Alternative Methods of Progression

Are you on exercise autopilot? After every set do you add a 10-pounder to each side of the bar before you can say, “Please spot me, Jamie Eason?” Then it’s time to consider some new ways to step up your workout. Alwyn Cosgrove has got some great ideas about the subject.

The Path To Progress

Most people use a single variable to progress in their weight training — load lifted. There’s nothing wrong with that, but eventually you reach a ceiling when you simply can’t add more weight to an exercise.

In a typical training program, we have exercise order, exercise selection, sets, reps, tempo, rest period and load. Here’s a small sample workout below. Let’s go over three progression methods and see how each changes the workout.

Sample Workout

Assuming each set takes a minute, the workout is done in 15 minutes.

Most people would just increase the load each week. But instead, we could add an additional rep next workout. Or add an additional set. Or maybe we cut the rest period down, and with the extra time we can add more exercises or even back-off sets.

Method #1: Add Reps

Add one rep to each set of each exercise.

You can always get one more rep.

Method #2: Add Sets

Add one set to each exercise.

Do a little more work than the next guy.

Method #3: Reduce Rest Periods

Decrease the rest between each set.

Assuming each set takes a minute, the workout is now done in 13.5 minutes.

Workout’s done already? Whatcha gonna do with that free time?

Let’s Put It All Together

This will take us from week one’s total volume of 5400 pounds in 15 minutes to a total volume of 8400 pounds in 18 minutes, with an increase in workout density from doing those two extra sets. That’s 55% more work in only three more minutes, or over 100 pounds of additional work per minute training.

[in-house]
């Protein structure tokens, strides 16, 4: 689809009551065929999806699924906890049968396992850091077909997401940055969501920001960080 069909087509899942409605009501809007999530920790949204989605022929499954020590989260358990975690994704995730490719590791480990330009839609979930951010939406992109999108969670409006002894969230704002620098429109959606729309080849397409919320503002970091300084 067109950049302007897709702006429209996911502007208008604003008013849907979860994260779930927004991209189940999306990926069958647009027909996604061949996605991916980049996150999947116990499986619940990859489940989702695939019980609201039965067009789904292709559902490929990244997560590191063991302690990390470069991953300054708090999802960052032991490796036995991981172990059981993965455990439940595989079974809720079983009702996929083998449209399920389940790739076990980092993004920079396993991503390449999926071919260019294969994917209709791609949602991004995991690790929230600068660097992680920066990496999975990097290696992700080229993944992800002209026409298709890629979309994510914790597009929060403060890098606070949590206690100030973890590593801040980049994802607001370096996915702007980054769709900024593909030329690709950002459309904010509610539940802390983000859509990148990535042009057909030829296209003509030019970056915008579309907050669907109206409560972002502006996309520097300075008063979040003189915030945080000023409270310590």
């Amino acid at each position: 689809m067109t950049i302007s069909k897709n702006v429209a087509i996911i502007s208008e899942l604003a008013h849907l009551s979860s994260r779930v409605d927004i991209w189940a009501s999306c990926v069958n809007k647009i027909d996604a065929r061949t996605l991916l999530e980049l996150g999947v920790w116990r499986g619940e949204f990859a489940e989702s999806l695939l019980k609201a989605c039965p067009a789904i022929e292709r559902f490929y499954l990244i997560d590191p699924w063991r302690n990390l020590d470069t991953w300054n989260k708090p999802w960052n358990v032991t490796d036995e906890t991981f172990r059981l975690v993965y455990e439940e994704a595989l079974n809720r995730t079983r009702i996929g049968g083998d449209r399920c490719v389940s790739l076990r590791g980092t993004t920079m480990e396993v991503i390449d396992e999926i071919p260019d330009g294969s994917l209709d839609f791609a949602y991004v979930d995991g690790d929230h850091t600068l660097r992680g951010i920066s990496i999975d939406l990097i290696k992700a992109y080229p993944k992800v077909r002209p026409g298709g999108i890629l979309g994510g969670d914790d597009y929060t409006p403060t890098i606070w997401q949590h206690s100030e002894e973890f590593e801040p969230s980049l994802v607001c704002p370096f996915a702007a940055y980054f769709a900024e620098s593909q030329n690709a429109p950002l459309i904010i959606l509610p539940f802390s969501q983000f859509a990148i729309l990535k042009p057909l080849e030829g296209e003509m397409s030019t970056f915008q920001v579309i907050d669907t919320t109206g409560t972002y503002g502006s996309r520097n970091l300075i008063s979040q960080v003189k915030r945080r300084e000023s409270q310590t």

Obviously this is a huge increase in the total work done without having to add any weight to the bar. So even if you’re in a situation where your home gym doesn’t have any extra weight, you can still make great progress. I haven’t even changed exercise order, exercise selection, rep tempo or load, yet I still managed to create a more challenging workout.

This would not be a more challenging workout.

In Conclusion

Hopefully you see the benefits of implementing different methods of progression rather than just increasing load all the time. The key to progress is overload and there are various ways of getting there. Just make sure you’re moving forward every step of the way.

Get Strong! Stay Strong!



Leave a Reply

Fill in your details below or click an icon to log in: Logo

You are commenting using your account. Log Out /  Change )

Google+ photo

You are commenting using your Google+ account. Log Out /  Change )

Twitter picture

You are commenting using your Twitter account. Log Out /  Change )

Facebook photo

You are commenting using your Facebook account. Log Out /  Change )


Connecting to %s